Social Capital, the Silicon Valley investment firm founded by Chamath Palihapitiya, has hired Marc Mezvinsky as its vice chairman. The hiring of the investment banker and hedge fund founder is part of a wider effort by Social Capital to morph itself well beyond its venture roots.

Currently, Social Capital has been making venture and seed investments, as well as some public ones, and also has a unit devoted to incubating startups. It has also been developing a software-based product-market fit platform called 8-ball, to do the quantitative part of due diligence for possible investments.

But, as part of a longer-term master plan, it has been exploring a wide range of other financial products to support its companies across their life cycle, said Palihapitiya in an interview with Mezvinsky earlier this week.

………

Mezvinsky will work out of a new office in New York, but will be in Silicon Valley regularly, where there are about 40 employees in Palo Alto. There are also plans to open a unit in London.
So, he's getting a job as "Vice Chairman" and he'll be working from home ……… or something, because of his non-existent business acumen?

Someone is making an investment in political dynasty futures.

You Are F%$#ing Kidding Me!

It appears that Donald Trump has canceled a planned trip to Masada because they won't let his helicopter on the site:
US President Donald Trump reportedly canceled a visit and speech at the historic Masada desert fortress after the Israel Air Force informed him he would not be allowed to land his helicopter at the UNESCO-listed archaeological site.

Trump subsequently removed Masada from his itinerary altogether, rather than taking the cable car to the top of the iconic mountain as had been suggested to him, Channel 2 reported.

He is set to deliver the major address of his Israel trip at Jerusalem’s Israel Museum instead.
He's a f%$#ing orange stained infant.

19 May 2017

Reality is Weird

Have you heard of the The U.S. Cyber Consequences Unit?

Here is their description of themselves:
The U.S. Cyber Consequences Unit (US-CCU) is an independent, non-profit (501c3) research institute. It provides assessments of the strategic and economic consequences of possible cyber-attacks and cyber-assisted physical attacks. It also investigates the likelihood of such attacks and examines the cost-effectiveness of possible counter-measures.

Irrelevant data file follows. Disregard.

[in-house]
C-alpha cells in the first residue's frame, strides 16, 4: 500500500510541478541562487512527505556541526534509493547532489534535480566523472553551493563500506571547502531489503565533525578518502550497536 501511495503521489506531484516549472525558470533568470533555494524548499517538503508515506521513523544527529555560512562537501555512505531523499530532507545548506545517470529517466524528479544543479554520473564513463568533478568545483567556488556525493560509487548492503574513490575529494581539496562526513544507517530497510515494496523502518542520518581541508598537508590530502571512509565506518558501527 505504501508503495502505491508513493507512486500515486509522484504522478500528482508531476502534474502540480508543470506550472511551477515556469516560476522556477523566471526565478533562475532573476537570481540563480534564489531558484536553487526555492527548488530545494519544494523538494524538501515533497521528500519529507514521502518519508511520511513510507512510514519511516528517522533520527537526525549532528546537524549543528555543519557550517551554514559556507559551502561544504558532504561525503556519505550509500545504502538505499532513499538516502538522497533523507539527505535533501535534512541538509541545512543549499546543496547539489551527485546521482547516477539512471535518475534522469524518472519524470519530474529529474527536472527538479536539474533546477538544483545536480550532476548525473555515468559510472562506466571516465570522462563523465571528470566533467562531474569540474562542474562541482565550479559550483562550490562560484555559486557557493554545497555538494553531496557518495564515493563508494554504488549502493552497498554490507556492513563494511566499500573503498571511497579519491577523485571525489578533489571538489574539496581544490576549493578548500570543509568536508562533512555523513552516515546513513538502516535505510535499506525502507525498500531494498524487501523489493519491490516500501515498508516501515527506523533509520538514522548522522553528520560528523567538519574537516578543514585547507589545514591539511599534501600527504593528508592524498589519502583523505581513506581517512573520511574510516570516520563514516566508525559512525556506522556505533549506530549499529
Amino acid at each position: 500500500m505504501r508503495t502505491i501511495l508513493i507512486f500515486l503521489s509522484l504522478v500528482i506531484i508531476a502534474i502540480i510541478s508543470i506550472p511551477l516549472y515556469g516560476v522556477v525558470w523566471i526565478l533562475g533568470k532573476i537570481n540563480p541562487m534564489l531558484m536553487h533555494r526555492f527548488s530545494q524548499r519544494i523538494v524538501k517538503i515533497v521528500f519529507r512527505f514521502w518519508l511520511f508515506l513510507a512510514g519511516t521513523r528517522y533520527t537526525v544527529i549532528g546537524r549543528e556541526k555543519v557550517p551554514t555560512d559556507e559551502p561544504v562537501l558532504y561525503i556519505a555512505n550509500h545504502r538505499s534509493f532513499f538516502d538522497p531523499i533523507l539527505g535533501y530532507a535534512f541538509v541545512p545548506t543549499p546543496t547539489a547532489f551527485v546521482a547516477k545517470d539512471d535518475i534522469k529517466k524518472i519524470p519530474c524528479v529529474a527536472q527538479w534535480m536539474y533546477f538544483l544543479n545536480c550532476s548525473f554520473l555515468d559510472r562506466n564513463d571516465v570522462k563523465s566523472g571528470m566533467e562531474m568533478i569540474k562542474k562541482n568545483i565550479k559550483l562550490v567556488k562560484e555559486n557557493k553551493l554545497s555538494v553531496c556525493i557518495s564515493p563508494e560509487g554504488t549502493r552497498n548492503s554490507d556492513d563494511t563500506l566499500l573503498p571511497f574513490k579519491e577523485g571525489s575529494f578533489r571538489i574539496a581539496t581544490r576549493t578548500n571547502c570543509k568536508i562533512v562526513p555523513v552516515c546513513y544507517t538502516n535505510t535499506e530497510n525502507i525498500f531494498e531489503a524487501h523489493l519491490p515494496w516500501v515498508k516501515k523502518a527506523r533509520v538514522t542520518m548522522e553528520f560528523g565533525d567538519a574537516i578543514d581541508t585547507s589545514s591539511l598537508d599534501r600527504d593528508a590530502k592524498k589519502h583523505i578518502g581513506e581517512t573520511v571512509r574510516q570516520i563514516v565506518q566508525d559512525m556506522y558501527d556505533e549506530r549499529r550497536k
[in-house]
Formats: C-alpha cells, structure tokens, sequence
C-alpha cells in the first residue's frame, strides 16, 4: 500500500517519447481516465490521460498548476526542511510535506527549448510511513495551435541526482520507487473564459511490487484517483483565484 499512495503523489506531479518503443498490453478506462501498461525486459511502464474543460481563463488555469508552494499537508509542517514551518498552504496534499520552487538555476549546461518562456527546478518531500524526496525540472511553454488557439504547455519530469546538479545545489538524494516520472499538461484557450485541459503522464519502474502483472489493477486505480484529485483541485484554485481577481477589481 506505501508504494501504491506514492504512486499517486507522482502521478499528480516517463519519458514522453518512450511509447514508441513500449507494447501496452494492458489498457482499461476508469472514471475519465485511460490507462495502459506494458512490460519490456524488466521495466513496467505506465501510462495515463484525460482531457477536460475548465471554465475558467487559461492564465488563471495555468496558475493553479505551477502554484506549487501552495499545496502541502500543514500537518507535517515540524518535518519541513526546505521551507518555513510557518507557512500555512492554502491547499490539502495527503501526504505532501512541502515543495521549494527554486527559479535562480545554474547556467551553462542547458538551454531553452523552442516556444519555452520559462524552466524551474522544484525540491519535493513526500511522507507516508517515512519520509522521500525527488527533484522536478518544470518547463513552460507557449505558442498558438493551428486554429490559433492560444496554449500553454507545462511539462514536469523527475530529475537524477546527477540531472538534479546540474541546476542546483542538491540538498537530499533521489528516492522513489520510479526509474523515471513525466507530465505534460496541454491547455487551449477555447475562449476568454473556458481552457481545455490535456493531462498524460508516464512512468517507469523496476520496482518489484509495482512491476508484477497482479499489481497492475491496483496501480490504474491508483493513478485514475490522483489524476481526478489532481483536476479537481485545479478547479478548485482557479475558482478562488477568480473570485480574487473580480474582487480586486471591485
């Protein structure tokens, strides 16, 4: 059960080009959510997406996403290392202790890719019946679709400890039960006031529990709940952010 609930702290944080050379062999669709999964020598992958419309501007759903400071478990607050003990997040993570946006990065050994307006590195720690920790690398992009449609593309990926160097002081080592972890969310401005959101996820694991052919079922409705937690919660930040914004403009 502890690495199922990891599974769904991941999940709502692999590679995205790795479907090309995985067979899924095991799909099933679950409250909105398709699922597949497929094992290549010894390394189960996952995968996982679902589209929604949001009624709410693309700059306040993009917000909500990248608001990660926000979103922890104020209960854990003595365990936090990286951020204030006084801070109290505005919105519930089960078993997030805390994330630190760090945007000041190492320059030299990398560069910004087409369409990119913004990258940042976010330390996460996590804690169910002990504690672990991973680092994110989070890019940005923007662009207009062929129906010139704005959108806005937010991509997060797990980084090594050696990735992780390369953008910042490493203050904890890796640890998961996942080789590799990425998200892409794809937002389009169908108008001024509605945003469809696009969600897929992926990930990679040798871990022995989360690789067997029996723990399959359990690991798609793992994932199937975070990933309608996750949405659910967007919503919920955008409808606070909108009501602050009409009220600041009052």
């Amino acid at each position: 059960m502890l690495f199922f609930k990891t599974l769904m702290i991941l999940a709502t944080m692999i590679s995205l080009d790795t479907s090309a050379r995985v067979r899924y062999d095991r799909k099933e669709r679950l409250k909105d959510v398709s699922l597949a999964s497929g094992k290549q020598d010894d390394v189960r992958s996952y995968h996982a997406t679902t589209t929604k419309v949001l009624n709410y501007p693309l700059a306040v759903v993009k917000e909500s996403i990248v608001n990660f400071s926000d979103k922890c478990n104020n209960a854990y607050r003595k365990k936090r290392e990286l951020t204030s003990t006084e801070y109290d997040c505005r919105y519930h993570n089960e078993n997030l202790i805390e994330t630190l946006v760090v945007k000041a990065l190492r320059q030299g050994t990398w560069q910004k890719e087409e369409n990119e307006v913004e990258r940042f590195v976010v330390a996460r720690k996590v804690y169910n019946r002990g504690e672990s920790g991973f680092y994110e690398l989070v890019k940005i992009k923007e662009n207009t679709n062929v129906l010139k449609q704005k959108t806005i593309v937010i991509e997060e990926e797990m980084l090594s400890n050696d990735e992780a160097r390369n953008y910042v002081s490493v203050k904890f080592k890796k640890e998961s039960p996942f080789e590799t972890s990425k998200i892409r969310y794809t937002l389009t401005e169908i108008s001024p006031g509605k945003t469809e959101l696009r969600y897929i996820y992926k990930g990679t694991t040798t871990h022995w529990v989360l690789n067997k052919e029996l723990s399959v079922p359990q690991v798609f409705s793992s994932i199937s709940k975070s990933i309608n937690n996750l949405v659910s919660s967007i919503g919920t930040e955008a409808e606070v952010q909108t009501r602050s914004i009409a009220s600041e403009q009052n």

Although the US-CCU aims to provide credible estimates of the costs of ordinary hacker mischief and white collar crime, its primary concern is the sort of larger scale attacks that could be mounted by criminal organizations, terrorist groups, rogue corporations, and nation states.

The mission of the US-CCU is to provide America and its allies with the concepts and information necessary for making sound security decisions in a world where our physical well-being increasingly depends on cyber-security. The reports and briefings the US-CCU produces are supplied without charge to the government, to entire critical infrastructure industries, and to the public.
Do you know what the name of their director is?

It's Scott Borg.

Linkage






The Muppets perform Bohemian Rhapsody:


18 May 2017

Headline of the Day

Lawyers Who Said Trump Has No Ties to Russia Named Russian Law Firm of 2016
The Guardian
Heh.

17 May 2017

World Class Trolling, Vlad


Love him or hate him, you have to appreciate the Russian President's mastery of the art of the troll:
Russian President Vladimir Putin said Wednesday he would be willing to provide the U.S. Congress a record of President Trump’s meeting with top Russian envoys, bringing scoffs on Capitol Hill that the Kremlin could help shed light on the disclosures of reportedly highly classified intelligence.

The provocative offer for the Kremlin to share evidence with U.S. oversight committees about the Oval Office meeting came with the caveat that the request for the transcript would have to come from the Trump administration.

Presenting a transcript is the Kremlin’s latest gambit in denying that Trump shared classified secrets last week with Russian Foreign Minister Sergei Lavrov and Russia’s ambassador to the United States during an Oval Office meeting.